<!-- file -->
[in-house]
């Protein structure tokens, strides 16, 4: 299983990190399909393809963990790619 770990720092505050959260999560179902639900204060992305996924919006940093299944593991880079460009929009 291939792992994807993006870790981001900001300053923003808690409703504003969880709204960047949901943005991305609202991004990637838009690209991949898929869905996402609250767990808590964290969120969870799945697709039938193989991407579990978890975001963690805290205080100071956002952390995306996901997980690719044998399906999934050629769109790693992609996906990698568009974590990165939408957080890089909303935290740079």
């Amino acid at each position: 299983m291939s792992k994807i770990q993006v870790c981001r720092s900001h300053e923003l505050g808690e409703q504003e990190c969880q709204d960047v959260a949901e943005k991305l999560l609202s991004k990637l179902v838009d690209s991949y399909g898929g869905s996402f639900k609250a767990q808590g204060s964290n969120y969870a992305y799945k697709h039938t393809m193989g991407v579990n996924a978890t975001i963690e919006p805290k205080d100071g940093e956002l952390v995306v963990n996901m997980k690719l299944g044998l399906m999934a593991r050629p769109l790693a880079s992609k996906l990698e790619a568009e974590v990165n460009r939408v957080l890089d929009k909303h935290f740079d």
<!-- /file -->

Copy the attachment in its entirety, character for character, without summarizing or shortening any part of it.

[in-house]
């Protein structure tokens, strides 16, 4: 299983990190399909393809963990790619 770990720092505050959260999560179902639900204060992305996924919006940093299944593991880079460009929009 291939792992994807993006870790981001900001300053923003808690409703504003969880709204960047949901943005991305609202991004990637838009690209991949898929869905996402609250767990808590964290969120969870799945697709039938193989991407579990978890975001963690805290205080100071956002952390995306996901997980690719044998399906999934050629769109790693992609996906990698568009974590990165939408957080890089909303935290740079």
């Amino acid at each position: 299983m291939s792992k994807i770990q993006v870790c981001r720092s900001h300053e923003l505050g808690e409703q504003e990190c969880q709204d960047v959260a949901e943005k991305l999560l609202s991004k990637l179902v838009d690209s991949y399909g898929g869905s996402f639900k609250a767990q808590g204060s964290n969120y969870a992305y799945k697709h039938t393809m193989g991407v579990n996924a978890t975001i963690e919006p805290k205080d100071g940093e956002l952390v995306v963990n996901m997980k690719l299944g044998l399906m999934a593991r050629p769109l790693a880079s992609k996906l990698e790619a568009e974590v990165n460009r939408v957080l890089d929009k909303h935290f740079d």